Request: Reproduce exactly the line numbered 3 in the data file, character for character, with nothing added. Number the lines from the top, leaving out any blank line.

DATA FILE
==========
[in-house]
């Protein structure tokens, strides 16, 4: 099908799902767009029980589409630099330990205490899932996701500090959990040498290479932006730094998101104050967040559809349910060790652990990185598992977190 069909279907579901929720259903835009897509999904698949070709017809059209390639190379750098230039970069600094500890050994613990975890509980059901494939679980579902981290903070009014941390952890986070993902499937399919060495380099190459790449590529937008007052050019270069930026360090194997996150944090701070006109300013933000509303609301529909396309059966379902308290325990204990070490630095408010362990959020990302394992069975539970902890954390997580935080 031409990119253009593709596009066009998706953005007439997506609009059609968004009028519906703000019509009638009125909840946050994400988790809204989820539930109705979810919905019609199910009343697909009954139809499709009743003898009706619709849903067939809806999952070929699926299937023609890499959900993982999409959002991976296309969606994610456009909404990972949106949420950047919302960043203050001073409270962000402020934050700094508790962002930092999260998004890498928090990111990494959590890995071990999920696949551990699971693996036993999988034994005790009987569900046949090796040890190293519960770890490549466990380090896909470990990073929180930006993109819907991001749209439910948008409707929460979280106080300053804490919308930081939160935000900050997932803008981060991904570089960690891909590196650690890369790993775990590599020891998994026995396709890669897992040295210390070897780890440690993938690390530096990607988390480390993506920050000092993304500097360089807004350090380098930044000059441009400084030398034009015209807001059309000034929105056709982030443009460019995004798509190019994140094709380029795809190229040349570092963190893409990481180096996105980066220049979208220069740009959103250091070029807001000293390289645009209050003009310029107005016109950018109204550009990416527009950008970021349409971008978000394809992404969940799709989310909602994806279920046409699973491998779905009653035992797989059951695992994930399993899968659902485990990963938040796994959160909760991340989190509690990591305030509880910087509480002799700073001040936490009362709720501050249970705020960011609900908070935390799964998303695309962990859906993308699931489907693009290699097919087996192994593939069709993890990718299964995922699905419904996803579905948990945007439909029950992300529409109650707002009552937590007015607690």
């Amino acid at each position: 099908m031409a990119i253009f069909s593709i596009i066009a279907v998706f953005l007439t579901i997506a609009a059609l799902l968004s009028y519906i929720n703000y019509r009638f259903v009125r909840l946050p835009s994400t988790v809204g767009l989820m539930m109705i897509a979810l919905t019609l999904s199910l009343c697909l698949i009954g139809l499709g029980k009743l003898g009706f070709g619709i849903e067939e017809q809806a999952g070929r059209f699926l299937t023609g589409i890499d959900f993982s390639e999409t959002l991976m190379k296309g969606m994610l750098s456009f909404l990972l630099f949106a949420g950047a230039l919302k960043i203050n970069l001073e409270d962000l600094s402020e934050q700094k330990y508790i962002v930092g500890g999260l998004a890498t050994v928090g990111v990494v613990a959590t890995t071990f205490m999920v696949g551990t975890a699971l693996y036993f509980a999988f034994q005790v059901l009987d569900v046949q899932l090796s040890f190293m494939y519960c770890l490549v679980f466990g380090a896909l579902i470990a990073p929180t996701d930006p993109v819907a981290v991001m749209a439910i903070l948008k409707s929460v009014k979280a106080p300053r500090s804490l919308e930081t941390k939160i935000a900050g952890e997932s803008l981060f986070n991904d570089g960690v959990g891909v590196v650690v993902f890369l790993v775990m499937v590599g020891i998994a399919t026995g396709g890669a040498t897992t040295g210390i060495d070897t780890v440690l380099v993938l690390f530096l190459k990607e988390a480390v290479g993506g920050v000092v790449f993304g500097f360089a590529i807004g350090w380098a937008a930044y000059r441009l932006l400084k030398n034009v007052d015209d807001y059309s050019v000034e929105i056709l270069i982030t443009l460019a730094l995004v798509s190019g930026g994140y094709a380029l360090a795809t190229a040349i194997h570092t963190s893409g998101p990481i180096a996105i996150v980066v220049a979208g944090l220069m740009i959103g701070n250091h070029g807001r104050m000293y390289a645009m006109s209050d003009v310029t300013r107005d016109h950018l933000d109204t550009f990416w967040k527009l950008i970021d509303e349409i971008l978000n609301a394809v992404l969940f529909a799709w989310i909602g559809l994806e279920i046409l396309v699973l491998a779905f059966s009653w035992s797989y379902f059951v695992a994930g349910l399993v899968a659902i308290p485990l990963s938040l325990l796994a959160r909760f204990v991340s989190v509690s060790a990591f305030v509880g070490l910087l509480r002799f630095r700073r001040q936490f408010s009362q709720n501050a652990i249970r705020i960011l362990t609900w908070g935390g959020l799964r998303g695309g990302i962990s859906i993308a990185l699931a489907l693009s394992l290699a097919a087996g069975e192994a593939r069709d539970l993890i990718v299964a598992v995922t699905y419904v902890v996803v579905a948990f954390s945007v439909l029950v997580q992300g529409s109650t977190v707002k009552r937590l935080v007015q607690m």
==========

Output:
């Amino acid at each position: 099908m031409a990119i253009f069909s593709i596009i066009a279907v998706f953005l007439t579901i997506a609009a059609l799902l968004s009028y519906i929720n703000y019509r009638f259903v009125r909840l946050p835009s994400t988790v809204g767009l989820m539930m109705i897509a979810l919905t019609l999904s199910l009343c697909l698949i009954g139809l499709g029980k009743l003898g009706f070709g619709i849903e067939e017809q809806a999952g070929r059209f699926l299937t023609g589409i890499d959900f993982s390639e999409t959002l991976m190379k296309g969606m994610l750098s456009f909404l990972l630099f949106a949420g950047a230039l919302k960043i203050n970069l001073e409270d962000l600094s402020e934050q700094k330990y508790i962002v930092g500890g999260l998004a890498t050994v928090g990111v990494v613990a959590t890995t071990f205490m999920v696949g551990t975890a699971l693996y036993f509980a999988f034994q005790v059901l009987d569900v046949q899932l090796s040890f190293m494939y519960c770890l490549v679980f466990g380090a896909l579902i470990a990073p929180t996701d930006p993109v819907a981290v991001m749209a439910i903070l948008k409707s929460v009014k979280a106080p300053r500090s804490l919308e930081t941390k939160i935000a900050g952890e997932s803008l981060f986070n991904d570089g960690v959990g891909v590196v650690v993902f890369l790993v775990m499937v590599g020891i998994a399919t026995g396709g890669a040498t897992t040295g210390i060495d070897t780890v440690l380099v993938l690390f530096l190459k990607e988390a480390v290479g993506g920050v000092v790449f993304g500097f360089a590529i807004g350090w380098a937008a930044y000059r441009l932006l400084k030398n034009v007052d015209d807001y059309s050019v000034e929105i056709l270069i982030t443009l460019a730094l995004v798509s190019g930026g994140y094709a380029l360090a795809t190229a040349i194997h570092t963190s893409g998101p990481i180096a996105i996150v980066v220049a979208g944090l220069m740009i959103g701070n250091h070029g807001r104050m000293y390289a645009m006109s209050d003009v310029t300013r107005d016109h950018l933000d109204t550009f990416w967040k527009l950008i970021d509303e349409i971008l978000n609301a394809v992404l969940f529909a799709w989310i909602g559809l994806e279920i046409l396309v699973l491998a779905f059966s009653w035992s797989y379902f059951v695992a994930g349910l399993v899968a659902i308290p485990l990963s938040l325990l796994a959160r909760f204990v991340s989190v509690s060790a990591f305030v509880g070490l910087l509480r002799f630095r700073r001040q936490f408010s009362q709720n501050a652990i249970r705020i960011l362990t609900w908070g935390g959020l799964r998303g695309g990302i962990s859906i993308a990185l699931a489907l693009s394992l290699a097919a087996g069975e192994a593939r069709d539970l993890i990718v299964a598992v995922t699905y419904v902890v996803v579905a948990f954390s945007v439909l029950v997580q992300g529409s109650t977190v707002k009552r937590l935080v007015q607690m």